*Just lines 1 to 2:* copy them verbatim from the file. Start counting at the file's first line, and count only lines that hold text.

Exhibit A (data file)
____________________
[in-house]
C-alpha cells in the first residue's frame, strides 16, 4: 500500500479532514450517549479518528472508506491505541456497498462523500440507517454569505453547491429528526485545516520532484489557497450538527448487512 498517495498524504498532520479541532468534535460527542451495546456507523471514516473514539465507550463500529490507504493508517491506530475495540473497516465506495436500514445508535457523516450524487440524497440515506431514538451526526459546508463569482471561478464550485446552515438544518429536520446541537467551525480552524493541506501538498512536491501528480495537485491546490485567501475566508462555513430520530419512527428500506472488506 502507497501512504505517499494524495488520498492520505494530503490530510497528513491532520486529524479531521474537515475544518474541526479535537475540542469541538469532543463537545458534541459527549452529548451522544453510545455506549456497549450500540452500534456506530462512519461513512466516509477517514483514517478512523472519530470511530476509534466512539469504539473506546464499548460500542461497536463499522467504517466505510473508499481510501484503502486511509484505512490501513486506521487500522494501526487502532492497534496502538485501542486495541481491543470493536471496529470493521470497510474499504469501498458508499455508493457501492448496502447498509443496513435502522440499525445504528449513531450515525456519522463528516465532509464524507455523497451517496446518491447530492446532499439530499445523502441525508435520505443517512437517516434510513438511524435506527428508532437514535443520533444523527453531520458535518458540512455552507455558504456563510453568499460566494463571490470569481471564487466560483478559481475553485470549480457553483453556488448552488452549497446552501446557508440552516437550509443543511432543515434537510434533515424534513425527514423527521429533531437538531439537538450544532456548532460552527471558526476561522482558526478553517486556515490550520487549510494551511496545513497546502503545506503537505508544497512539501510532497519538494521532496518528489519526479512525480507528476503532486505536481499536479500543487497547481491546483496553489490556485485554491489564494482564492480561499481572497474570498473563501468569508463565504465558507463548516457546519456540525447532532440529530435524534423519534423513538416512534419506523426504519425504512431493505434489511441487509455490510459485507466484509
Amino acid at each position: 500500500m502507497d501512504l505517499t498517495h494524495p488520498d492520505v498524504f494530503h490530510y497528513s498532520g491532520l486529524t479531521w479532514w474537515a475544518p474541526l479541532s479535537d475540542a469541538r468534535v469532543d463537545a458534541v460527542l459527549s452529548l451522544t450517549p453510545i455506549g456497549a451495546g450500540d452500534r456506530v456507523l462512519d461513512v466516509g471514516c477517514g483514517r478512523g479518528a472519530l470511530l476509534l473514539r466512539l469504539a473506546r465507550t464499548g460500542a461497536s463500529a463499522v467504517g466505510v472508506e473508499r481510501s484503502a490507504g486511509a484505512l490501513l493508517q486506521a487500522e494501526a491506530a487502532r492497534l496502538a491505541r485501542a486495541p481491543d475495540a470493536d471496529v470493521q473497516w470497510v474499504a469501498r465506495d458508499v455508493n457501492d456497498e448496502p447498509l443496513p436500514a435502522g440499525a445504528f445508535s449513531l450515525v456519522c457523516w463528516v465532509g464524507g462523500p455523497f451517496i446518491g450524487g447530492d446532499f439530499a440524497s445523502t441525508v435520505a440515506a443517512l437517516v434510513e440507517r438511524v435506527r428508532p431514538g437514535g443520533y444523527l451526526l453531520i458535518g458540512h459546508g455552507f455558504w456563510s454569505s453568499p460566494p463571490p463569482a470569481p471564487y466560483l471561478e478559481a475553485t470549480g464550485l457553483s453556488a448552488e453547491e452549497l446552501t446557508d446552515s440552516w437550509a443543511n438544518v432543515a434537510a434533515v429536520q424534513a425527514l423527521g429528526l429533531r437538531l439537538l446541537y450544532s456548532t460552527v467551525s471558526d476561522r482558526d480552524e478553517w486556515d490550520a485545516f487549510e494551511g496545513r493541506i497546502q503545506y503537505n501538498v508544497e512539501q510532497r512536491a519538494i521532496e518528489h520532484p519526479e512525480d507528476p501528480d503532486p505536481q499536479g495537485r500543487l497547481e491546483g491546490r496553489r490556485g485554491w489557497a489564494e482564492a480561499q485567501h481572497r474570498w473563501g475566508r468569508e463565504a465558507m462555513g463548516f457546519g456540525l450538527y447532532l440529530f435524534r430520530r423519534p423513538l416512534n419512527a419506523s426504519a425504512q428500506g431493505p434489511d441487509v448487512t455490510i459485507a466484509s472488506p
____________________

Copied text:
[in-house]
C-alpha cells in the first residue's frame, strides 16, 4: 500500500479532514450517549479518528472508506491505541456497498462523500440507517454569505453547491429528526485545516520532484489557497450538527448487512 498517495498524504498532520479541532468534535460527542451495546456507523471514516473514539465507550463500529490507504493508517491506530475495540473497516465506495436500514445508535457523516450524487440524497440515506431514538451526526459546508463569482471561478464550485446552515438544518429536520446541537467551525480552524493541506501538498512536491501528480495537485491546490485567501475566508462555513430520530419512527428500506472488506 502507497501512504505517499494524495488520498492520505494530503490530510497528513491532520486529524479531521474537515475544518474541526479535537475540542469541538469532543463537545458534541459527549452529548451522544453510545455506549456497549450500540452500534456506530462512519461513512466516509477517514483514517478512523472519530470511530476509534466512539469504539473506546464499548460500542461497536463499522467504517466505510473508499481510501484503502486511509484505512490501513486506521487500522494501526487502532492497534496502538485501542486495541481491543470493536471496529470493521470497510474499504469501498458508499455508493457501492448496502447498509443496513435502522440499525445504528449513531450515525456519522463528516465532509464524507455523497451517496446518491447530492446532499439530499445523502441525508435520505443517512437517516434510513438511524435506527428508532437514535443520533444523527453531520458535518458540512455552507455558504456563510453568499460566494463571490470569481471564487466560483478559481475553485470549480457553483453556488448552488452549497446552501446557508440552516437550509443543511432543515434537510434533515424534513425527514423527521429533531437538531439537538450544532456548532460552527471558526476561522482558526478553517486556515490550520487549510494551511496545513497546502503545506503537505508544497512539501510532497519538494521532496518528489519526479512525480507528476503532486505536481499536479500543487497547481491546483496553489490556485485554491489564494482564492480561499481572497474570498473563501468569508463565504465558507463548516457546519456540525447532532440529530435524534423519534423513538416512534419506523426504519425504512431493505434489511441487509455490510459485507466484509